The role and influence of the US in Chilean politics over the last 30 years of the 20th century is a fraught and complicated terrain, deeply complicated by the ideological convictions of those taking up the subject. Was Chile simply a plaything of the CIA, or were Chileans responsible for initiating and perpetuating their own military dictatorship? Setting aside the question of how Chile turned to authoritarianism as a question copiously addressed by the scholarly literature, the book under review turns its attention to the role played by the Ronald Reagan White House in either perpetuating or ending the military rule of General Augusto Pinochet in Chile.
Morley and McGillion make extensive use of the newly released archival files in the US as well as interviews with nearly all of the key players involved in managing the bilateral relationship in the 1980s. The result is a masterful account of the Reagan White House’s attempt to push Pinochet towards a less repressive form of governance with an end point of a democratic transition. Within this framework, five lessons emerge as deeply insightful in their account. First, Reagan’s foreign policy team was deeply uncomfortable with the human rights abuses that Pinochet continued to perpetrate in the 1980s. Second, there was nothing close to agreement on how the US should react. The story woven through the pages is one of tension between officials on the National Security Council and those in the State Department, with the former prioritising anti-communism over larger concerns about the potential reputational damage the US was suffering by continuing to side with Pinochet. For their part, officials in the State Department continued to push for more pressure on Chile to reform its ways. Bolstering the State Department’s position was the third factor, namely, sustained pressure from Congress on the White House to bring about change in Chile, which sometimes took the form of threats to withhold appropriations for other Reagan foreign policy priorities. The fourth factor, which became increasingly important as Chile inched towards its transition at the end of the 1980s, was US insistence that Pinochet take meaningful steps to bring those responsible for the 1976 car bomb killing of Orlando Letellier in Washington to justice, preferably in the US.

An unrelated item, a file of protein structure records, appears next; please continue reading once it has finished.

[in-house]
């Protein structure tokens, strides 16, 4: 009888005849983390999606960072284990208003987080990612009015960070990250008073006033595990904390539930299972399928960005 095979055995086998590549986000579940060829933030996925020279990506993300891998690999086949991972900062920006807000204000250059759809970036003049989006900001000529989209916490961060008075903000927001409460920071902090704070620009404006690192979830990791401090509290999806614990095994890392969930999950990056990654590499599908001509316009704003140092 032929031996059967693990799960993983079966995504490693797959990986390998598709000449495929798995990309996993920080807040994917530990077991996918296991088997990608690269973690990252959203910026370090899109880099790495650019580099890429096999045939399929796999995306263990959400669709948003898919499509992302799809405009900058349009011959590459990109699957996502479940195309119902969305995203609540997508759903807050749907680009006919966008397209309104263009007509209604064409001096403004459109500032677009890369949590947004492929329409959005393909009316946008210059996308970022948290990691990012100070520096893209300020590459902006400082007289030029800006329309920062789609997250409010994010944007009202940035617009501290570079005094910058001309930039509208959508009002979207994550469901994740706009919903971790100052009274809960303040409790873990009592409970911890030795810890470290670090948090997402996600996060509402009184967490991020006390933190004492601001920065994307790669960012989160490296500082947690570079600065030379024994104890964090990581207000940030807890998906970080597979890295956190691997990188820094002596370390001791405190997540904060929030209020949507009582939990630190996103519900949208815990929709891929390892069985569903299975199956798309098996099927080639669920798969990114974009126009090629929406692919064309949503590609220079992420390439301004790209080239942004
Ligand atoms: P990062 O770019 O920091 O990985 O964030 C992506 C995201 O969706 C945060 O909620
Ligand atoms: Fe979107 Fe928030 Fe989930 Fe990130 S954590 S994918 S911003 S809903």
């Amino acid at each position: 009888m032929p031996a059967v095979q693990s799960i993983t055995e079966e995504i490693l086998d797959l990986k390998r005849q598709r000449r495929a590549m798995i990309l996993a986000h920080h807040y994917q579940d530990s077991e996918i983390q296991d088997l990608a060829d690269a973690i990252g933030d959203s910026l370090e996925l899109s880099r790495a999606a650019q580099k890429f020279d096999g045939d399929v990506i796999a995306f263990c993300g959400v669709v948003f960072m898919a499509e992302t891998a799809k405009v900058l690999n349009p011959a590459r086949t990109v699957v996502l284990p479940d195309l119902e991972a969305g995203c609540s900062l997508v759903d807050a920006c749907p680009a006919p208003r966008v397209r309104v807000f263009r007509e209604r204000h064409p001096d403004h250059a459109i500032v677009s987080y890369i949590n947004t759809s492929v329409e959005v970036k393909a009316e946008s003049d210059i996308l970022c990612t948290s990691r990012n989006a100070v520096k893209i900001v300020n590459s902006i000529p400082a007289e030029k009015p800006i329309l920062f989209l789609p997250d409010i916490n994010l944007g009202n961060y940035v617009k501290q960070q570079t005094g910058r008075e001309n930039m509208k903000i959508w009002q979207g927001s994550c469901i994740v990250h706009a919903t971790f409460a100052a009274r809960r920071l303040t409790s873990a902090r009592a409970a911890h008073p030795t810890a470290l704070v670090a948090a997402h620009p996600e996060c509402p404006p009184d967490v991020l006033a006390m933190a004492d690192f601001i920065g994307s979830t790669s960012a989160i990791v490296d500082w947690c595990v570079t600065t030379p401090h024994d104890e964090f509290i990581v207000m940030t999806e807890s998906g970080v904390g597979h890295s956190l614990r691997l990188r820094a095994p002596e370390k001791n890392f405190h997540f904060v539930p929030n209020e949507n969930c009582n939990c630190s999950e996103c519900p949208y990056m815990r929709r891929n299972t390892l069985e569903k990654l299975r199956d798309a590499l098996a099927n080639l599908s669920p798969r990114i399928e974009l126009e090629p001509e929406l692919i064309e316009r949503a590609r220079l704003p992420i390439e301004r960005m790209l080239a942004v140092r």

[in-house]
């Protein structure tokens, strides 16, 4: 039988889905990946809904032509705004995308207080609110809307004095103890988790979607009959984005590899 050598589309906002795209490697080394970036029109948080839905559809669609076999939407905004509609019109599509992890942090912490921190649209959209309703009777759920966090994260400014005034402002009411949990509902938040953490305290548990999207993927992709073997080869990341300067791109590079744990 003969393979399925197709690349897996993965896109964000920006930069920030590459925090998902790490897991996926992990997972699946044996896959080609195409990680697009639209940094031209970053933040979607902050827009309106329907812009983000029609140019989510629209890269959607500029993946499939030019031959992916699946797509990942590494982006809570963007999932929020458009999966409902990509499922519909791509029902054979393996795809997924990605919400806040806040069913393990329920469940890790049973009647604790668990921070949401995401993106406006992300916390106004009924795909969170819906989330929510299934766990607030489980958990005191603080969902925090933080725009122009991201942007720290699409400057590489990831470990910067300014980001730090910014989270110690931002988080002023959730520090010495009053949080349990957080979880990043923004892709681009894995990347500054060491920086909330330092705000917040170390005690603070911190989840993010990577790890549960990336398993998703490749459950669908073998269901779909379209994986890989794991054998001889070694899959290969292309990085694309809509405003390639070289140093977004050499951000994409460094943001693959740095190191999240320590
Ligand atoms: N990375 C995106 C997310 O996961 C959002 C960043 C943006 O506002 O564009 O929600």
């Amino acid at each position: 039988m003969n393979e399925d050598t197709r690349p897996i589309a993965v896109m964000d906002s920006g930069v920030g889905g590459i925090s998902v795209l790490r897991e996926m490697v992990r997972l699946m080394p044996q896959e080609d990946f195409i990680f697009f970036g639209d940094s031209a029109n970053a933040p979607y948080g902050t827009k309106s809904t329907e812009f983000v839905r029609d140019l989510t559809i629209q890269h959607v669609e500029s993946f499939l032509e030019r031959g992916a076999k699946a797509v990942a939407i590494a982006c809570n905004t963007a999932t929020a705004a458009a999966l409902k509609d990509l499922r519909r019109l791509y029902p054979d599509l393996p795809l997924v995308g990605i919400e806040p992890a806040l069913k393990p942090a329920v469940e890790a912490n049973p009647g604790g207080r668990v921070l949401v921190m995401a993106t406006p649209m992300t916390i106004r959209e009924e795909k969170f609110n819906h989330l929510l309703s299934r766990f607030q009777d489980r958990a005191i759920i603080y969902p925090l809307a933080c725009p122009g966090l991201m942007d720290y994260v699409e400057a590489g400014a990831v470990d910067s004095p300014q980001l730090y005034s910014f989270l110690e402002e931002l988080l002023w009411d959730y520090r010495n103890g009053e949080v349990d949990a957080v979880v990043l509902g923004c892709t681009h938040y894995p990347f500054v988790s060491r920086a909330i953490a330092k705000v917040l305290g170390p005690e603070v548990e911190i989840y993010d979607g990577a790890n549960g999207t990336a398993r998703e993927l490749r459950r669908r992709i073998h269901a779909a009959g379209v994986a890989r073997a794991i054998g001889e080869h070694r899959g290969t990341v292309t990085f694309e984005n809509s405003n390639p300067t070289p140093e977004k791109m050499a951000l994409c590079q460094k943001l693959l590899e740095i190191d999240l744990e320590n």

For those clinging to the belief that the US has near-omnipotent power to dictate events in the Americas, the fifth major lesson is particularly troubling: during the Reagan years, the United States had remarkably little ability to influence Pinochet. Indeed, the Chilean dictator frequently told his US interlocutors bluntly to butt out of his country’s internal affairs. Much of the book is consequently devoted to the internal debates Reagan’s foreign policy team had while they sought some way of reigning in the General and pushing him to follow the regional zeitgeist of transiting to democracy. The central point here is that it was only when Chilean elites with real power and influence decided that change was needed that the US was able to successfully exert pressure. Much of the US action across the second half of the 1980s was consequently devoted to helping the democratic opposition unite and avoid falling into the traps Pinochet was setting to justify his continued hold on power. Not surprisingly, much of this US advice involved counsel that the far left and communists should be excluded from the pro-democracy coalition. Nevertheless, the clear picture is one of concerted attempts to encourage the rise of a Chilean type of politics capable of bridging the distrust the security forces had in the inherent instability of democracy.
The story in this book of US attempts to push Chile towards democracy will become a benchmark study for scholars examining bilateral relations in this area. The book is equally important reading for those less interested in US-Chile relations than wider foreign policy questions. Through exceptionally well-crafted and detailed use of archival materials and interviews, the authors paint a detailed and penetrating picture of how different segments of the Reagan-era foreign policy establishment interacted, what priorities they sought to advance and how they balanced and bolstered their respective positions with links in other parts of the executive such as the treasury as well as other organs such as Congress. The evidence presented to tell this story is overwhelming, with nearly every paragraph in the book carefully built around direct quotations from key documents only recently declassified or interviews with the decision-makers at the heart of the process.
Morley and McGillion have written an enormously important book on US-Chile relations in the 1980s that has the potential to reframe our preconceptions of US bilateral relations in the region and our understanding of the tensions between anti-communism and democracy promotion that marked US foreign policy in the 1980s.
Morris Morley and Chris McGillion, Reagan and Pinochet: The Struggle Over U.S. Policy Toward Chile (New York: Cambridge University Press, 2015)
Reviewed by Dr Sean Burges, Senior Lecturer in International Relations, School of Politics & International Relations and Deputy Director, The Australian National Centre for Latin American Studies, Australian National University.